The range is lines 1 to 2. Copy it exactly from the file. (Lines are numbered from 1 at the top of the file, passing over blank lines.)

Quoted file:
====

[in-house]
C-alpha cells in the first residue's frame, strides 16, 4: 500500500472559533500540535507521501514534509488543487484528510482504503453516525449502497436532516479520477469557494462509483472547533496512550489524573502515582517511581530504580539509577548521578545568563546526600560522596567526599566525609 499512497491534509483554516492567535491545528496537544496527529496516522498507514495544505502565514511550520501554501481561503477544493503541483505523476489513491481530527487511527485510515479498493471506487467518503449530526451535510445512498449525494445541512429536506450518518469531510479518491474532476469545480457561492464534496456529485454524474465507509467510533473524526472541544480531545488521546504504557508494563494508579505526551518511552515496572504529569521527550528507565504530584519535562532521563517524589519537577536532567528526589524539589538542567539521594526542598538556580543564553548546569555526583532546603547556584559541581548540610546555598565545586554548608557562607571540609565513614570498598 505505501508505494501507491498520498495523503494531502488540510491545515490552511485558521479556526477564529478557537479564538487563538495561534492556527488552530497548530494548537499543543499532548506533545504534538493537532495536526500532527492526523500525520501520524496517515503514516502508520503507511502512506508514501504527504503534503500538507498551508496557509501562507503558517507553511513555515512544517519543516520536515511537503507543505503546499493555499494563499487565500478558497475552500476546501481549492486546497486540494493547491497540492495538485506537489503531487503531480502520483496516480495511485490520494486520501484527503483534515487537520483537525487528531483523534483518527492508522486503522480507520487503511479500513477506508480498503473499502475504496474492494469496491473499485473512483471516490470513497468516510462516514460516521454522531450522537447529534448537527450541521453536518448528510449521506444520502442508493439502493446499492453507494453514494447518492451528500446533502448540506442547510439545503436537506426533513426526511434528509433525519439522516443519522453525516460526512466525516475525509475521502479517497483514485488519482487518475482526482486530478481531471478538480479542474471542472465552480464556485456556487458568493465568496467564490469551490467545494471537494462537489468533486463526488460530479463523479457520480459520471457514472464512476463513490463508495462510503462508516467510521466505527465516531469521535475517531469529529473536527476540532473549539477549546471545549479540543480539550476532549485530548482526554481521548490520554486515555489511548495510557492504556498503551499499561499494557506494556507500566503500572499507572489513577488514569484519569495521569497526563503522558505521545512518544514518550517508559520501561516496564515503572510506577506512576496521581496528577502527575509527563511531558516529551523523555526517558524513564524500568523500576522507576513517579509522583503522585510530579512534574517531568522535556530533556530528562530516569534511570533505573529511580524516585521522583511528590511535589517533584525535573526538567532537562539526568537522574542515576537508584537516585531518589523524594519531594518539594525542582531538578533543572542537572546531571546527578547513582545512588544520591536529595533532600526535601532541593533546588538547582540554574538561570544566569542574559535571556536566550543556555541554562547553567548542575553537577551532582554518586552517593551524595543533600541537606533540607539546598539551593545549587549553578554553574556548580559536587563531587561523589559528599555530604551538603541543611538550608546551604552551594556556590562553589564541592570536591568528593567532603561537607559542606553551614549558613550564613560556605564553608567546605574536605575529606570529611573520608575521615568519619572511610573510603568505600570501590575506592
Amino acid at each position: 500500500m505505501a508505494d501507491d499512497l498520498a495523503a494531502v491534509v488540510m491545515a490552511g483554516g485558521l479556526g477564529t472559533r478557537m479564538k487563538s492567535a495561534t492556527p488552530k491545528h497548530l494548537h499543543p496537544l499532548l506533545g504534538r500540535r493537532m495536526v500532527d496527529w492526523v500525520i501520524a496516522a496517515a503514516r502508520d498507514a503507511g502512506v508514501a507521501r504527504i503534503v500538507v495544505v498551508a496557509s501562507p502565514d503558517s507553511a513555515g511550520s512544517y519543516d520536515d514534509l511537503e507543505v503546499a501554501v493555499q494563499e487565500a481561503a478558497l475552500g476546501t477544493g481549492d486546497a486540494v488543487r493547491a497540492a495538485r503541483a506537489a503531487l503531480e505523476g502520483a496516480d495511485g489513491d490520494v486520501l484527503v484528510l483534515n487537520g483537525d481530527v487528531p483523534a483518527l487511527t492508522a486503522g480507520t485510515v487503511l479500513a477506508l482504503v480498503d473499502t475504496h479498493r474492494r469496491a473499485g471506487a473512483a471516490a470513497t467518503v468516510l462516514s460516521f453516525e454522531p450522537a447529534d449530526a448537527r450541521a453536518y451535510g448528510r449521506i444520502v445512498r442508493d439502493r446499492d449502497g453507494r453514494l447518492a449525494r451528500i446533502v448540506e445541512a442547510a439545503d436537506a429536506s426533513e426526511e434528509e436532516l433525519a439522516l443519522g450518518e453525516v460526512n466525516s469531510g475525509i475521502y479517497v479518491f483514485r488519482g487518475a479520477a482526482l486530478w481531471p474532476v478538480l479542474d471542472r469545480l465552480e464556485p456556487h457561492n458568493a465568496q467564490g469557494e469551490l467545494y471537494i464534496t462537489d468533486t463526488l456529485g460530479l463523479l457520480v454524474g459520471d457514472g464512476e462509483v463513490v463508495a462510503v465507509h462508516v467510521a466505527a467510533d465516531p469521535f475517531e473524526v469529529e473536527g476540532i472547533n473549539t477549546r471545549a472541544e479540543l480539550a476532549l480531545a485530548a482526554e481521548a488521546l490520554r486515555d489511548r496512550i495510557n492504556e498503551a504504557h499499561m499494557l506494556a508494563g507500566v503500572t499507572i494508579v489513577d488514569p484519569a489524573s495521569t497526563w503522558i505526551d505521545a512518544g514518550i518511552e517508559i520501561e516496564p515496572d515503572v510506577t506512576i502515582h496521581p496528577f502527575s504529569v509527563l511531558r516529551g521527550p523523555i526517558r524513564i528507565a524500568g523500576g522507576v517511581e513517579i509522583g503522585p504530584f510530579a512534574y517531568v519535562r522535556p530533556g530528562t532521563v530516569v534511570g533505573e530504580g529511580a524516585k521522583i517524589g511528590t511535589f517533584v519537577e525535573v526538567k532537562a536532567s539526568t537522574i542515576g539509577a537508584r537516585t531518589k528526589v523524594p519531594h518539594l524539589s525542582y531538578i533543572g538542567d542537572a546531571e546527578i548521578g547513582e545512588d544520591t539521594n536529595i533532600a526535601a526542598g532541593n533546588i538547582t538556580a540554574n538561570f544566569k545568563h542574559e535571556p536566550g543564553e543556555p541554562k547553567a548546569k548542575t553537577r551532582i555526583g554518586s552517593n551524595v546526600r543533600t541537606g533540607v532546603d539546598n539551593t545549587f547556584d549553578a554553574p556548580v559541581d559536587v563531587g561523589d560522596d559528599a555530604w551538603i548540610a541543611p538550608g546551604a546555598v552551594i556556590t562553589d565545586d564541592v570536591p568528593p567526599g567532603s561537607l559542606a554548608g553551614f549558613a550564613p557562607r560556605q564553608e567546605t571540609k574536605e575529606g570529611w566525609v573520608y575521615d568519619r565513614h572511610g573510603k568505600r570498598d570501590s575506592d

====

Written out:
[in-house]
C-alpha cells in the first residue's frame, strides 16, 4: 500500500472559533500540535507521501514534509488543487484528510482504503453516525449502497436532516479520477469557494462509483472547533496512550489524573502515582517511581530504580539509577548521578545568563546526600560522596567526599566525609 499512497491534509483554516492567535491545528496537544496527529496516522498507514495544505502565514511550520501554501481561503477544493503541483505523476489513491481530527487511527485510515479498493471506487467518503449530526451535510445512498449525494445541512429536506450518518469531510479518491474532476469545480457561492464534496456529485454524474465507509467510533473524526472541544480531545488521546504504557508494563494508579505526551518511552515496572504529569521527550528507565504530584519535562532521563517524589519537577536532567528526589524539589538542567539521594526542598538556580543564553548546569555526583532546603547556584559541581548540610546555598565545586554548608557562607571540609565513614570498598 505505501508505494501507491498520498495523503494531502488540510491545515490552511485558521479556526477564529478557537479564538487563538495561534492556527488552530497548530494548537499543543499532548506533545504534538493537532495536526500532527492526523500525520501520524496517515503514516502508520503507511502512506508514501504527504503534503500538507498551508496557509501562507503558517507553511513555515512544517519543516520536515511537503507543505503546499493555499494563499487565500478558497475552500476546501481549492486546497486540494493547491497540492495538485506537489503531487503531480502520483496516480495511485490520494486520501484527503483534515487537520483537525487528531483523534483518527492508522486503522480507520487503511479500513477506508480498503473499502475504496474492494469496491473499485473512483471516490470513497468516510462516514460516521454522531450522537447529534448537527450541521453536518448528510449521506444520502442508493439502493446499492453507494453514494447518492451528500446533502448540506442547510439545503436537506426533513426526511434528509433525519439522516443519522453525516460526512466525516475525509475521502479517497483514485488519482487518475482526482486530478481531471478538480479542474471542472465552480464556485456556487458568493465568496467564490469551490467545494471537494462537489468533486463526488460530479463523479457520480459520471457514472464512476463513490463508495462510503462508516467510521466505527465516531469521535475517531469529529473536527476540532473549539477549546471545549479540543480539550476532549485530548482526554481521548490520554486515555489511548495510557492504556498503551499499561499494557506494556507500566503500572499507572489513577488514569484519569495521569497526563503522558505521545512518544514518550517508559520501561516496564515503572510506577506512576496521581496528577502527575509527563511531558516529551523523555526517558524513564524500568523500576522507576513517579509522583503522585510530579512534574517531568522535556530533556530528562530516569534511570533505573529511580524516585521522583511528590511535589517533584525535573526538567532537562539526568537522574542515576537508584537516585531518589523524594519531594518539594525542582531538578533543572542537572546531571546527578547513582545512588544520591536529595533532600526535601532541593533546588538547582540554574538561570544566569542574559535571556536566550543556555541554562547553567548542575553537577551532582554518586552517593551524595543533600541537606533540607539546598539551593545549587549553578554553574556548580559536587563531587561523589559528599555530604551538603541543611538550608546551604552551594556556590562553589564541592570536591568528593567532603561537607559542606553551614549558613550564613560556605564553608567546605574536605575529606570529611573520608575521615568519619572511610573510603568505600570501590575506592